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There are several sources of free credit scores:
- Credit sites that offer a free Vantage score are numerous. Just avoid providing a credit card number, and understand that the Vantage score is not the one most lenders actually use in credit decisions
- Credit monitoring services often lure you in with the promise of free credit scores. But they require a credit card number, and it can be hard to opt out of the service once you have your scores
- Apply for credit. Some cards promise a free credit score if you apply. If you want the card anyway, that’s a good bonus, as long as you get a FICO score, which is what most lenders actually use
Note that the government site www.annualcreditreport.com provides your credit reports from all three bureaus (you request each one separately), but you have to purchase your scores or provide credit card information to sign up for credit monitoring or other services. The score offers are no better just because the site is government-sponsored.
Determining Vantage and FICO scores
So, where do you go when you want completely free credit scores you can check regularly, especially as you build or restore your credit? What’s the difference between these score types?
Consumers get geeked out when they realize they can get their credit scores free, downloading multiple apps to check theirs regularly. That’s because they seemed “top secret” at one time, only available to creditors evaluating you for credit products.
Now multiple sites offer them free from all three major credit reporting agencies, Equifax, Experian, and Transunion. Many update daily, giving you an instant high (or low) when you check yours. Experian offers its credit scores from limited sources, like credit card carriers or their free credit score site. But, Equifax and Transunion offer theirs more widely.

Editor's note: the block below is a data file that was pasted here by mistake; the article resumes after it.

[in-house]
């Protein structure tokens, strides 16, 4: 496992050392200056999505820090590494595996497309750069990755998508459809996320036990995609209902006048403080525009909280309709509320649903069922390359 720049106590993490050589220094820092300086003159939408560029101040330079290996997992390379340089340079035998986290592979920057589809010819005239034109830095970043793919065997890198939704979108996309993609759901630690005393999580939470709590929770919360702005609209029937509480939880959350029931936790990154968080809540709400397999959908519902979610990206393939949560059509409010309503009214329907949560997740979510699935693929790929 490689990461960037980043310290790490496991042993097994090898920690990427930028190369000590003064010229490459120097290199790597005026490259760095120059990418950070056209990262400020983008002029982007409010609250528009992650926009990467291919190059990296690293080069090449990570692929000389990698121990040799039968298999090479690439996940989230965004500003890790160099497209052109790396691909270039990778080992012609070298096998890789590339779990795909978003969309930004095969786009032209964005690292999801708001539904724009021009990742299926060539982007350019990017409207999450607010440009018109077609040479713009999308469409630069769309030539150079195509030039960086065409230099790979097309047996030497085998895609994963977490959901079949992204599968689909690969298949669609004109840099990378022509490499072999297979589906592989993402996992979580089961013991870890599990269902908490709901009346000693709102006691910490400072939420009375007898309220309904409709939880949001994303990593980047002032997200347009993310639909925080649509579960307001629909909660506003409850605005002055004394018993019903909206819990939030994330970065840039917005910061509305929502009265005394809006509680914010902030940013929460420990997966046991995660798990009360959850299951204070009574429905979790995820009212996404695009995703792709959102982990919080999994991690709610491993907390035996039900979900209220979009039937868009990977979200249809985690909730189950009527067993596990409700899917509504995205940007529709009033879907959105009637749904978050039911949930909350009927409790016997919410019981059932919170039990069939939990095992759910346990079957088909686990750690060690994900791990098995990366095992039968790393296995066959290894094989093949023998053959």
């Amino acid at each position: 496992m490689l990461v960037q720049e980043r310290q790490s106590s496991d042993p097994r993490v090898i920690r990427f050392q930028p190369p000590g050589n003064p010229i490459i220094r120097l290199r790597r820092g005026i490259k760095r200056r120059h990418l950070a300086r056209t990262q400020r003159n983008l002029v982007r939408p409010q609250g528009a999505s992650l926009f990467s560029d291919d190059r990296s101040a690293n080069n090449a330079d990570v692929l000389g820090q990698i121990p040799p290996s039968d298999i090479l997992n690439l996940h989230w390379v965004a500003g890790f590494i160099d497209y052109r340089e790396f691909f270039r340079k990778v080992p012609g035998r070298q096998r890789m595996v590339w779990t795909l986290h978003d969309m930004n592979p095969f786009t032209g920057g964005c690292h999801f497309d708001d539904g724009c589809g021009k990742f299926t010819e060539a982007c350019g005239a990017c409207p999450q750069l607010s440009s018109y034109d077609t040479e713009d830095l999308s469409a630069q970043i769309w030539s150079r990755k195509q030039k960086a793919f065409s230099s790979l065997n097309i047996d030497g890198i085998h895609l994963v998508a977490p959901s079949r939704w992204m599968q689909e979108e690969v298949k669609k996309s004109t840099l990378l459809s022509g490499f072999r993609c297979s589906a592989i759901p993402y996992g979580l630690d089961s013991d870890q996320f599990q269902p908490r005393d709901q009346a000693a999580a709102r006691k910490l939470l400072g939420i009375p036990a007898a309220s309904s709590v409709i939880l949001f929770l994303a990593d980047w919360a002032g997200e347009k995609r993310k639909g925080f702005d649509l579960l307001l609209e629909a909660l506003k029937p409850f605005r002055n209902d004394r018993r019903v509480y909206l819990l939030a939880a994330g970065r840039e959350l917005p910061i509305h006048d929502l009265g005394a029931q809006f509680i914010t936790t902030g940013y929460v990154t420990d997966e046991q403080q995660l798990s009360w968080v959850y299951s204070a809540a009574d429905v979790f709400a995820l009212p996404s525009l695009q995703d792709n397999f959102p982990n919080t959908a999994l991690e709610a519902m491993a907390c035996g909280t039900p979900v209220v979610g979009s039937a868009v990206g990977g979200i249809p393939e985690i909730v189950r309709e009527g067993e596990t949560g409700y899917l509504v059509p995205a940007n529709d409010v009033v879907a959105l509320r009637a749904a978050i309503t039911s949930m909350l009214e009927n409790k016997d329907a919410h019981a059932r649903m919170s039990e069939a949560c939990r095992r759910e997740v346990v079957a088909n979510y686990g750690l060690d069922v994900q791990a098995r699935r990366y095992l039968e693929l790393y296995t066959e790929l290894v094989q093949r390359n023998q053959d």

You have multiple credit scores
What scores you get depend on the source of the score. If you’re like most people, you probably didn’t know you have both a FICO and Vantage score at all three credit reporting agencies.
Launched in 2006 to compete with FICO, Vantage is a collaboration between the three major credit reporting agencies, Equifax, Experian and TransUnion. Using a different scoring model from FICO, it allows consumers who can’t get scored by FICO because of limited credit to have this alternative score.
Both score types can vary based on the agency’s scoring model and what’s in your credit report with that agency. Your Vantage score might be higher or lower than your FICO score at each agency.
There’s a major difference between FICO and Vantange is the source of the data for your scores. is Equifax, Experian or TransUnion are credit reporting agencies that collect your credit history data to report to others and to create credit scores.
FICO isn’t a credit reporting agency. It grabs data from all three agencies to develop its score based on statistics and calculations.
Both scores range between 300 to 850. But, FICO and other scores for particular industries have a wider scale, and you won’t see those until you apply for a car loan or mortgage.
Not all free credit scores created equal
While it appears that both scoring models use the same criteria to generate credit scores, they have different purposes, and lenders don’t use them the same ways. That can make getting and using free credit scores to apply for credit tricky.
Because they’re all vying for the most subscribers, all free credit scores provide limited but useful information from your credit reports about what’s affecting your credit score. But what are these scores telling you and are they the ones most creditors use?